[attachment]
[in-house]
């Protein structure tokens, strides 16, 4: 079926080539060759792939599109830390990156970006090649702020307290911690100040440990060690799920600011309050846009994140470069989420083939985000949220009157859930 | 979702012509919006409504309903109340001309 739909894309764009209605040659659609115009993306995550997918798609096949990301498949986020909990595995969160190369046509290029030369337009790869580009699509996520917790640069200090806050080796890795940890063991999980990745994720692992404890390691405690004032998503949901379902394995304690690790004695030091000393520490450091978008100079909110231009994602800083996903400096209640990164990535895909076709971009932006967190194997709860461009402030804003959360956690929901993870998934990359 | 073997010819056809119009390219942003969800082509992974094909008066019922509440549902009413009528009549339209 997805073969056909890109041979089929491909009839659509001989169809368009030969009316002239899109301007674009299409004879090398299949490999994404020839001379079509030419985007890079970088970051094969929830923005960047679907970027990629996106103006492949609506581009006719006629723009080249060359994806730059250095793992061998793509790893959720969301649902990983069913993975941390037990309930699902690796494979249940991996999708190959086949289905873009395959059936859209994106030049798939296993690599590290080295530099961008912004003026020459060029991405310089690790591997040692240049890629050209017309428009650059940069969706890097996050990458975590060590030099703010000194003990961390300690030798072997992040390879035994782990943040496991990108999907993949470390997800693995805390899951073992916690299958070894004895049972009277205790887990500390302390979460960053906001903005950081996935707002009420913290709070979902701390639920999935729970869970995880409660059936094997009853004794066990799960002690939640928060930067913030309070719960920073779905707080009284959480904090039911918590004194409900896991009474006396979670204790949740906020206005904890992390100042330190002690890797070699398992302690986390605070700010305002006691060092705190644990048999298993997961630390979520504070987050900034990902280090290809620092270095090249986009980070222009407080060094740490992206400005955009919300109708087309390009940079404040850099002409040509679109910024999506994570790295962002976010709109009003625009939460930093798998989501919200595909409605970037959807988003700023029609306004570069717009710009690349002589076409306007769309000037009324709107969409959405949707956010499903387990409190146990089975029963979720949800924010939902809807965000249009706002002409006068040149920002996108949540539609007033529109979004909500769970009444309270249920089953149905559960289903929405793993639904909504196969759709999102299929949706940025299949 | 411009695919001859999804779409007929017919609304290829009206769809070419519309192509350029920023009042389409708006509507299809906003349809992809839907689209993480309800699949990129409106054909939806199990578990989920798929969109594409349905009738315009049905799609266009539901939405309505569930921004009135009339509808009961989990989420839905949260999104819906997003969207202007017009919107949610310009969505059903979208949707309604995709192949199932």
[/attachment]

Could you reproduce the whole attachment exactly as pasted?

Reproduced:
[in-house]
């Protein structure tokens, strides 16, 4: 079926080539060759792939599109830390990156970006090649702020307290911690100040440990060690799920600011309050846009994140470069989420083939985000949220009157859930 | 979702012509919006409504309903109340001309 739909894309764009209605040659659609115009993306995550997918798609096949990301498949986020909990595995969160190369046509290029030369337009790869580009699509996520917790640069200090806050080796890795940890063991999980990745994720692992404890390691405690004032998503949901379902394995304690690790004695030091000393520490450091978008100079909110231009994602800083996903400096209640990164990535895909076709971009932006967190194997709860461009402030804003959360956690929901993870998934990359 | 073997010819056809119009390219942003969800082509992974094909008066019922509440549902009413009528009549339209 997805073969056909890109041979089929491909009839659509001989169809368009030969009316002239899109301007674009299409004879090398299949490999994404020839001379079509030419985007890079970088970051094969929830923005960047679907970027990629996106103006492949609506581009006719006629723009080249060359994806730059250095793992061998793509790893959720969301649902990983069913993975941390037990309930699902690796494979249940991996999708190959086949289905873009395959059936859209994106030049798939296993690599590290080295530099961008912004003026020459060029991405310089690790591997040692240049890629050209017309428009650059940069969706890097996050990458975590060590030099703010000194003990961390300690030798072997992040390879035994782990943040496991990108999907993949470390997800693995805390899951073992916690299958070894004895049972009277205790887990500390302390979460960053906001903005950081996935707002009420913290709070979902701390639920999935729970869970995880409660059936094997009853004794066990799960002690939640928060930067913030309070719960920073779905707080009284959480904090039911918590004194409900896991009474006396979670204790949740906020206005904890992390100042330190002690890797070699398992302690986390605070700010305002006691060092705190644990048999298993997961630390979520504070987050900034990902280090290809620092270095090249986009980070222009407080060094740490992206400005955009919300109708087309390009940079404040850099002409040509679109910024999506994570790295962002976010709109009003625009939460930093798998989501919200595909409605970037959807988003700023029609306004570069717009710009690349002589076409306007769309000037009324709107969409959405949707956010499903387990409190146990089975029963979720949800924010939902809807965000249009706002002409006068040149920002996108949540539609007033529109979004909500769970009444309270249920089953149905559960289903929405793993639904909504196969759709999102299929949706940025299949 | 411009695919001859999804779409007929017919609304290829009206769809070419519309192509350029920023009042389409708006509507299809906003349809992809839907689209993480309800699949990129409106054909939806199990578990989920798929969109594409349905009738315009049905799609266009539901939405309505569930921004009135009339509808009961989990989420839905949260999104819906997003969207202007017009919107949610310009969505059903979208949707309604995709192949199932």